Muhlfeld was appointed to the council in 2006 after the departure of Tom Muri and was then elected to a four-year term in 2007 as the top vote-getter with 1,411 votes. Askew tied Martin McGrew in a recount during that election with 696 votes. McGrew was chosen for the council in a tiebreaking vote but was later forced to vacate his seat because of residency concerns, which allowed Askew to replace him.

The mayor position, Muhlfeld said, demands a comprehensive knowledge of the city’s laws and issues.

“That requires an individual who does their homework, understands the issues and, bottom line, understands how to run a meeting,” Muhlfeld said, adding that as deputy mayor he has presided over meetings the past two years when Mayor Mike Jenson was out of town.

Both candidates are touting economic development as a primary priority, with an emphasis on putting locals to work. Askew said Whitefish city government can do its part for the economy by properly taking care of its own finances: “You can’t borrow your way out of debt.” And he believes the city needs to look at laws that may be hindering growth, including building regulations that contractors find “onerous.”

“We keep passing legislation, but do we get rid of legislation that doesn’t work? No,” he said.

Askew said the city should make sure the widely scrutinized critical areas ordinance remains true to its intended purpose – preserving water quality – without becoming an obstruction to economic growth. For his part, Muhlfeld sponsored an amendment that would abolish the controversial steep slope stipulation in the ordinance. The planning board is considering the proposal.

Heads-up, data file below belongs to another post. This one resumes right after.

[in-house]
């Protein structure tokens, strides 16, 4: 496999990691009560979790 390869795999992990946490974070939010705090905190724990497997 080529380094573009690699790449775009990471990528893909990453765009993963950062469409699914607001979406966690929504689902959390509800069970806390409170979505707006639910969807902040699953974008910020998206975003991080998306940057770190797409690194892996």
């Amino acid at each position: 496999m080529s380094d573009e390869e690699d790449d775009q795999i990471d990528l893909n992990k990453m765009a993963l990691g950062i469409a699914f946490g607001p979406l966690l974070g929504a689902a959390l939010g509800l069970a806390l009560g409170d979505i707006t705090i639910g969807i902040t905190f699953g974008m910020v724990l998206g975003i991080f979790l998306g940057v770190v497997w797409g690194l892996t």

Muhlfeld said Whitefish should promote its quality of life to attract high-tech enterprises and other entrepreneurs even if their clientele is located outside the area, which is the case with existing companies such as The ZaneRay Group and Total Label USA.

“The incentive is there right now,” he said. “The incentive is that Whitefish offers a high-quality living environment.”

“Those are good-paying, sustainable jobs,” he added, “that are in some ways insulated from the real estate and development economies.”

Askew believes the city should foster a business-friendly regulatory environment, one in which development along U.S. Highway 93 South is part of the conversation. The Highway 93 strip, he said, is increasingly relevant as the city grows. As a general rule, Askew intends to reach out to the business community.

“I think good growth should be encouraged,” he said.

Askew said he wants to “champion” the education issue and recently took to the editorial pages to promote a plan in which the city would move City Hall into Mountain West Bank and use the money saved to help fund a high school upgrade.

Also stressing the role city government can play in education, Muhlfeld said he would like to “engage the school board” and look at training opportunities for young people. Another priority for Muhlfeld is working to secure trail and conservation easements while furthering Whitefish’s recreation-friendly reputation. Muhlfeld has been endorsed by the Montana Conservation Voters.

Both candidates have stated their intent to stay above the squabbling taking place in letters to the editor and mailers. Askew said there “is way too much money being spent” on a small-town election, while Muhlfeld said the negative tone is “unfortunate.”

Ultimately, they hope the election comes down to the issues facing Whitefish and a clearheaded assessment of who is better equipped to deal with those issues.